Evan
12-22-2010, 10:28 PM
Evan you may like to read this:


It is still an approved training device that uses MS Flight sim. The flight Sim is very important for procedure training, especially such items as ATC comm, radio operation etc, and learning to trust your instruments on IFR. I said it is approved and it is. For that reason the descriptions of aircraft operating procedures are taken directly from the manuals. I am fully aware that the purpose of the flight sims in that class are to familiarize one with the operation of the aircraft, not how to fly it. One of these days when I am in Vancouver next I am going to book some time on one of Air Canada's class D flight simulators. When they aren't busy they make them available to the public at reasonable rates.

BTW, I have "flown" a Link many years ago. On my first attempt I managed to take off, climb to altitude, do a procedure turn and land back on the runway. No flight sims back then either, just a very good instructor.


handling is dumbed down a LOT to make it possible for the average Joe to fly them By default, yes. It is adjustable to a real flight model.


Your assertions that these trainers need to accurately replicate real aircraft is completely false, nor does the FAA anywhere suggest they need to.


Where did I ever say that?

PeteF
12-22-2010, 11:12 PM
By default, yes. It is adjustable to a real flight model.

You may think it is, and you believe whatever you like, what I can say, based of having flown many thousands of hours in the real heavy aircraft they model, is it does not actually model the real aircraft accurately. If it did, airlines wouldn't spend 10s of millions of dollars on flight simulators!!!


Where did I ever say that?

Well, right here Evan :rolleyes:


It has to be very accurate. It is approved for ground training.

No it doesn't, nor is it.


The FAA doesn't think so.

No they don't think that at all.

Evan
12-22-2010, 11:59 PM
Well, right here Evan


Quote:
It has to be very accurate. It is approved for ground training.


Short on reading comprehension?

the statement in context:


I only have Flight 2004 but even that seems to be fairly accurate as to certain aircraft operating instructions.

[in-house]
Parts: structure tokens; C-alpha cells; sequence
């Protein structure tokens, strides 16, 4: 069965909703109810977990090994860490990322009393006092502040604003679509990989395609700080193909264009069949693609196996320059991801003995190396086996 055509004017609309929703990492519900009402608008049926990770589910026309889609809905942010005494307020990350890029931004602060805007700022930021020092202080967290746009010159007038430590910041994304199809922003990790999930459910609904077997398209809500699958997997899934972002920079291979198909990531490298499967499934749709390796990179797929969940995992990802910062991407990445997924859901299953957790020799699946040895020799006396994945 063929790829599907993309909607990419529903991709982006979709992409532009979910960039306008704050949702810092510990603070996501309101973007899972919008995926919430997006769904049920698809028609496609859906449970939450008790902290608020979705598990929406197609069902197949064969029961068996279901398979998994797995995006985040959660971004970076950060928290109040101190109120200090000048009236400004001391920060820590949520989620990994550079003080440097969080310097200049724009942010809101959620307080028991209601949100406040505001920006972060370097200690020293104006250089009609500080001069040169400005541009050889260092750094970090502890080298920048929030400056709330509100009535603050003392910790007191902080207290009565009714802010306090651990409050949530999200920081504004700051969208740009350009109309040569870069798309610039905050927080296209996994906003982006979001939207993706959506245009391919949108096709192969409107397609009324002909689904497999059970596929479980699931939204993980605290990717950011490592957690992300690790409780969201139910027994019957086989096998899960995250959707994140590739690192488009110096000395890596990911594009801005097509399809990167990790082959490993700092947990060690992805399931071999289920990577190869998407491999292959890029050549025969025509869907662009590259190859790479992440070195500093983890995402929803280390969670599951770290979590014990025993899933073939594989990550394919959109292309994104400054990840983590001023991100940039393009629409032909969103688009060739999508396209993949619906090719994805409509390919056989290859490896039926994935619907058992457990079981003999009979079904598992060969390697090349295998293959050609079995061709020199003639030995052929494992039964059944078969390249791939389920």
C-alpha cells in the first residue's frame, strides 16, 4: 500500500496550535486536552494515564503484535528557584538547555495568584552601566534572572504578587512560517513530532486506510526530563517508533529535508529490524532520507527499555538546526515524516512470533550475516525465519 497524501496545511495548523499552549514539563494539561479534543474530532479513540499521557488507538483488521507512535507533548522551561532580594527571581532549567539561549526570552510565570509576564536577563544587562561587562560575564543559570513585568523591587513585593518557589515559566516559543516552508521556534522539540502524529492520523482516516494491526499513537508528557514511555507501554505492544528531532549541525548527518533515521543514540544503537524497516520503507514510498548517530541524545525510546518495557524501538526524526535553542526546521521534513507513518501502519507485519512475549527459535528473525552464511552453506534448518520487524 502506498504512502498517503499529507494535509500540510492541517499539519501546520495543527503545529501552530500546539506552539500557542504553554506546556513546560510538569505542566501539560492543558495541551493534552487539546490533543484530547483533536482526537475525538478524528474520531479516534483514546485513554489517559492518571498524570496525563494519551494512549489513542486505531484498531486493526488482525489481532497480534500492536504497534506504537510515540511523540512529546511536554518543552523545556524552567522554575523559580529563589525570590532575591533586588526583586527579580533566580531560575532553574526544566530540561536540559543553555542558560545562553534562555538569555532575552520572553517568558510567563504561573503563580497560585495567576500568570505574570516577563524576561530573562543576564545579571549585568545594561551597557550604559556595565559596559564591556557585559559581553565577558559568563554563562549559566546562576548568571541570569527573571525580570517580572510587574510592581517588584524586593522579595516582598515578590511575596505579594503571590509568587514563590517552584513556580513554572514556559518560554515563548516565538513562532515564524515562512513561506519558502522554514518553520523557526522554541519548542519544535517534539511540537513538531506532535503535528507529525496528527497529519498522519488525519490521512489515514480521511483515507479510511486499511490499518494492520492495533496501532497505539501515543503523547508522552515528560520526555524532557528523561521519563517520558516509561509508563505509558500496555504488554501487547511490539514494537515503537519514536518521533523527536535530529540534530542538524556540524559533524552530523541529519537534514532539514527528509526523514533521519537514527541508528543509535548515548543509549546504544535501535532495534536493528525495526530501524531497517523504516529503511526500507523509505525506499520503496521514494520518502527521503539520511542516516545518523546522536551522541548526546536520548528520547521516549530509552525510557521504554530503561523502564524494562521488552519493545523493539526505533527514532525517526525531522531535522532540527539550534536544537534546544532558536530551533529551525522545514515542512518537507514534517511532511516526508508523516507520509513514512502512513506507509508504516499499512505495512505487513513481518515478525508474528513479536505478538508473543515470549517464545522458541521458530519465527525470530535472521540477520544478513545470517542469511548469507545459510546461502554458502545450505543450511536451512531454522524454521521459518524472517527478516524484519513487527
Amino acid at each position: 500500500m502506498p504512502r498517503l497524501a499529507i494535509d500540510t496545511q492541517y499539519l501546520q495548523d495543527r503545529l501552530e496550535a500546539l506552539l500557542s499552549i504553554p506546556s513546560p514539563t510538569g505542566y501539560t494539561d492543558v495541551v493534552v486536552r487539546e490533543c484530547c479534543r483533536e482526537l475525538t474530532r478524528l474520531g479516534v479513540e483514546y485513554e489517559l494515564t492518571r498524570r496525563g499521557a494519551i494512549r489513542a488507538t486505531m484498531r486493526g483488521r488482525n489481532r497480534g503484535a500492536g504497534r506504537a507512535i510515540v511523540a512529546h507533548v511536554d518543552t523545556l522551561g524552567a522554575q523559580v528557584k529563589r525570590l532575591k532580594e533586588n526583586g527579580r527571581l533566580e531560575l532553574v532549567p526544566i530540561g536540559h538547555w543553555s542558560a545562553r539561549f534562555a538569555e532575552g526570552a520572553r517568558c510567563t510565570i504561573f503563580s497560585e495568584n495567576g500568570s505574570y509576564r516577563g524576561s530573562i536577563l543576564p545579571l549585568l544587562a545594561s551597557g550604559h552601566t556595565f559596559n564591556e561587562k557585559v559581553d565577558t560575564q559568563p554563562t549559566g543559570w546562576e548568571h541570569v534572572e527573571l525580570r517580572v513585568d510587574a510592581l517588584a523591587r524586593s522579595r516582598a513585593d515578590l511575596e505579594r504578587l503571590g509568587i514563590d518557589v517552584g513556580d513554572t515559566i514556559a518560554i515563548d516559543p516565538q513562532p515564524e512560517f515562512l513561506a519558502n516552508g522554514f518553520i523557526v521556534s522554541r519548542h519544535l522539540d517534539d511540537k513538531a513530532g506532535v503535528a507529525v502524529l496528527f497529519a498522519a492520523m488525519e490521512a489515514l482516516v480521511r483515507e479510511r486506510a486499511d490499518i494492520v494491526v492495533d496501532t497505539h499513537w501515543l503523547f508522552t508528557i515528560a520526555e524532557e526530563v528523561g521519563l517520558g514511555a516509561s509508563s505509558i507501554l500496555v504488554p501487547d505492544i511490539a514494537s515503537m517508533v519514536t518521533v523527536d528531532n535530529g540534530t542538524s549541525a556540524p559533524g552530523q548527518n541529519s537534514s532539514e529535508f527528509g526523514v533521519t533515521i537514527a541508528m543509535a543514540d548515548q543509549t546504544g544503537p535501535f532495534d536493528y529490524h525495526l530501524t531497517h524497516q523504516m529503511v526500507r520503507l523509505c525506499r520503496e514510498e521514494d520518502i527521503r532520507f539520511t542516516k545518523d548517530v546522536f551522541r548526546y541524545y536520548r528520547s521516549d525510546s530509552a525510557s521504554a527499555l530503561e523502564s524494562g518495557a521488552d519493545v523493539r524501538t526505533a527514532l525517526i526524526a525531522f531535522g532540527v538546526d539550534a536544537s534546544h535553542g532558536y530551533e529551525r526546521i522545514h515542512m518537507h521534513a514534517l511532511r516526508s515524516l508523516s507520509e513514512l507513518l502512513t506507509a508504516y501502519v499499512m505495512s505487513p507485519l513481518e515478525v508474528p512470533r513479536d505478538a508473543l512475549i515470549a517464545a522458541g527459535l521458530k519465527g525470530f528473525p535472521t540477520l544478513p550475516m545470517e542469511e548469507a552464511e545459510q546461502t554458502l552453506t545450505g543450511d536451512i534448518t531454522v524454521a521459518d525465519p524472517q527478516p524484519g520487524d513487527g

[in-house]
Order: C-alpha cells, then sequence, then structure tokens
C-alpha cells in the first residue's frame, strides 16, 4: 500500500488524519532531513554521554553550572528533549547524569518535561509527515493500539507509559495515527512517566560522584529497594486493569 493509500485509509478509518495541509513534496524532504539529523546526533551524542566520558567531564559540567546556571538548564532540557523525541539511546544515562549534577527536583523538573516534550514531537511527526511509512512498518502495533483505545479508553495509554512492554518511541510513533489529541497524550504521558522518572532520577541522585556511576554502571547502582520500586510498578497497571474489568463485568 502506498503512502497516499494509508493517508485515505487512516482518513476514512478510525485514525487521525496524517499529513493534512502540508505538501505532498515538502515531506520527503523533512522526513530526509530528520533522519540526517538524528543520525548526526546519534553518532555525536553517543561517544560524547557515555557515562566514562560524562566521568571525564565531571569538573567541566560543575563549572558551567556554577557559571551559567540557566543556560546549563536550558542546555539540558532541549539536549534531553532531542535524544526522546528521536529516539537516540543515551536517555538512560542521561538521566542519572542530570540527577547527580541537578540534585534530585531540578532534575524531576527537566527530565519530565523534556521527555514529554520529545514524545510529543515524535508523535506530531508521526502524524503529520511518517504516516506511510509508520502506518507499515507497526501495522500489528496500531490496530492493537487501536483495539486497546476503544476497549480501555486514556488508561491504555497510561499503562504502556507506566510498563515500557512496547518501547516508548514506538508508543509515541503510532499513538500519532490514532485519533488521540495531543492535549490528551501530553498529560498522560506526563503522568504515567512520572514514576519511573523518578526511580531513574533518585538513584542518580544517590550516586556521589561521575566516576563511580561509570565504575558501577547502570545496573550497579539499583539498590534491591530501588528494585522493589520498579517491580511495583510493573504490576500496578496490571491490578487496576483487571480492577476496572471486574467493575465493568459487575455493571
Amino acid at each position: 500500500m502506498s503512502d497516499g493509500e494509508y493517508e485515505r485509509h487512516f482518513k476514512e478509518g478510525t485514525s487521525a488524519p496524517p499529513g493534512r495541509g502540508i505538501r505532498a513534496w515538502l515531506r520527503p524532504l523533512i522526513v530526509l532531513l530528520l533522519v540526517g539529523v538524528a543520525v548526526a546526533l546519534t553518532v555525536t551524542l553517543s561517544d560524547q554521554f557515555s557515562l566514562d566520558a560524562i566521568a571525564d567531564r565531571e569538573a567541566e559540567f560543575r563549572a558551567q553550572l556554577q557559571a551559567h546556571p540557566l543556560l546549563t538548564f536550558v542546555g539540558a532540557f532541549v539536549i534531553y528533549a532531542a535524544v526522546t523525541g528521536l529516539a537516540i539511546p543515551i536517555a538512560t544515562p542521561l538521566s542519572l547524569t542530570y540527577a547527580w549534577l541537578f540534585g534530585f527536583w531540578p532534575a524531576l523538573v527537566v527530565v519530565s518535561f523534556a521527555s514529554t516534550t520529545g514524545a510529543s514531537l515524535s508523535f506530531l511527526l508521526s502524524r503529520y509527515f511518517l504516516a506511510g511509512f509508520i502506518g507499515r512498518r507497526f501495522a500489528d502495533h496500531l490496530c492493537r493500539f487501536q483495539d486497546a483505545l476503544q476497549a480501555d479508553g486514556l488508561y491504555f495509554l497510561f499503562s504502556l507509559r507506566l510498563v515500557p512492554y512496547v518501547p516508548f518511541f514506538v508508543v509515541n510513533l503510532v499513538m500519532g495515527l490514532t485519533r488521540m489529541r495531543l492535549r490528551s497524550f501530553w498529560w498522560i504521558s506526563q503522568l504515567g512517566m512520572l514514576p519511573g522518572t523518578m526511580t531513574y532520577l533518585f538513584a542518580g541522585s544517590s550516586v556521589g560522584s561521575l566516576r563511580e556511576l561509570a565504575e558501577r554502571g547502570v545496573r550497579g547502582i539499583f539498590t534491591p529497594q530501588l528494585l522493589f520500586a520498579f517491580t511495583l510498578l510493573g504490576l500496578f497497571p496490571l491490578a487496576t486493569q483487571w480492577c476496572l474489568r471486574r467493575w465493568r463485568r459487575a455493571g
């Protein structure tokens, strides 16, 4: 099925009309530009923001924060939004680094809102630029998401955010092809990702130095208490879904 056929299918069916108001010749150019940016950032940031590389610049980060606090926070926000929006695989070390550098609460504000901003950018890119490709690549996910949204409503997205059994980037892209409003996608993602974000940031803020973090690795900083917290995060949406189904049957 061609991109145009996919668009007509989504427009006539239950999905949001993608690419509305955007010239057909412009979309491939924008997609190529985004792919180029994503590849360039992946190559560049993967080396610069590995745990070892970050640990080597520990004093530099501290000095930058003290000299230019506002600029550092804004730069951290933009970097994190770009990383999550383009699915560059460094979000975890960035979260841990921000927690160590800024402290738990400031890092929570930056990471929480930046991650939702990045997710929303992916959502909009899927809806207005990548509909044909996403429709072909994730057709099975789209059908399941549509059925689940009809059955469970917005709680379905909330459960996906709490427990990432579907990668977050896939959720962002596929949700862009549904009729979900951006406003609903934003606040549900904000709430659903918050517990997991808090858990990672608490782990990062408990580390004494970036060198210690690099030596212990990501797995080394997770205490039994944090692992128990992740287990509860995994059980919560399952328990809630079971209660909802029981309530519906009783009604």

ME: It has to be very accurate. It is approved for ground training.

Flight sim fidelity was never mentioned by me or anybody else. You brought it up apropos of nothing.


The FAA doesn't think so.


No they don't think that at all.

Yes they do. Again, nobody mentioned the flight model until you did. They approved it as a PCATD, which is what I wrote.

Roy Andrews
12-23-2010, 12:37 AM
while i can't comment on simulation i have 10 years on carriers. Forrest fire, Nimitz and Carl Vinson. most of that on the flight deck. the steam cats are very violent and the linear electrics will be much nicer to the aircraft. the steam cats require a ton of maint and cause many fires. the most limiting thing though is the fact that even with nuclear power it is hard to maintain enough steam for rapid heavy launching. when doing Alpha strikes we were always limited and had to shuffle light aircraft into the mix to maintain launch rates. hands off launching is the norm for high speed jet aircraft. f4s and f14s suffered a lot of losses due to stalls and pilot induced oscillations. while pilots are allowed to lands hands on if they request it the norm is hands off. in bad weather it is required in all cases.

PeteF
12-23-2010, 12:46 AM
Flight sim fidelity was never mentioned by me or anybody else. You brought it up apropos of nothing.

Yes they do. Again, nobody mentioned the flight model until you did. They approved it as a PCATD, which is what I wrote.

Evan this is clearly an area in which you know nothing about, though I notice as per usual you'll try to argue regardless. For your information fidelity MEANS accuracy in this respect. THIS is what you wrote Evan, nothing wrong with my comprehension I can assure you


It has to be very accurate. It is approved for ground training.

MSFS does NOT have to accurate to be approved. Indeed in my experience it is NOT especially accurate in many respects, despite what you may like to think. I labour that point because I see many people, yourself apparently included, who feel that since they can "fly" a game they would be equally capable of flying the real thing. In fact I'd suggest that is a long way from reality.

Now as fascinating as it may be to see you once again trying to weasel your way out of inaccurate statements in another area where you clearly know zero about yet try to pretend the complete opposite, I'm afraid I have to continue preparing for my check ride tomorrow so I'll leave you to argue with yourself to your heart's content!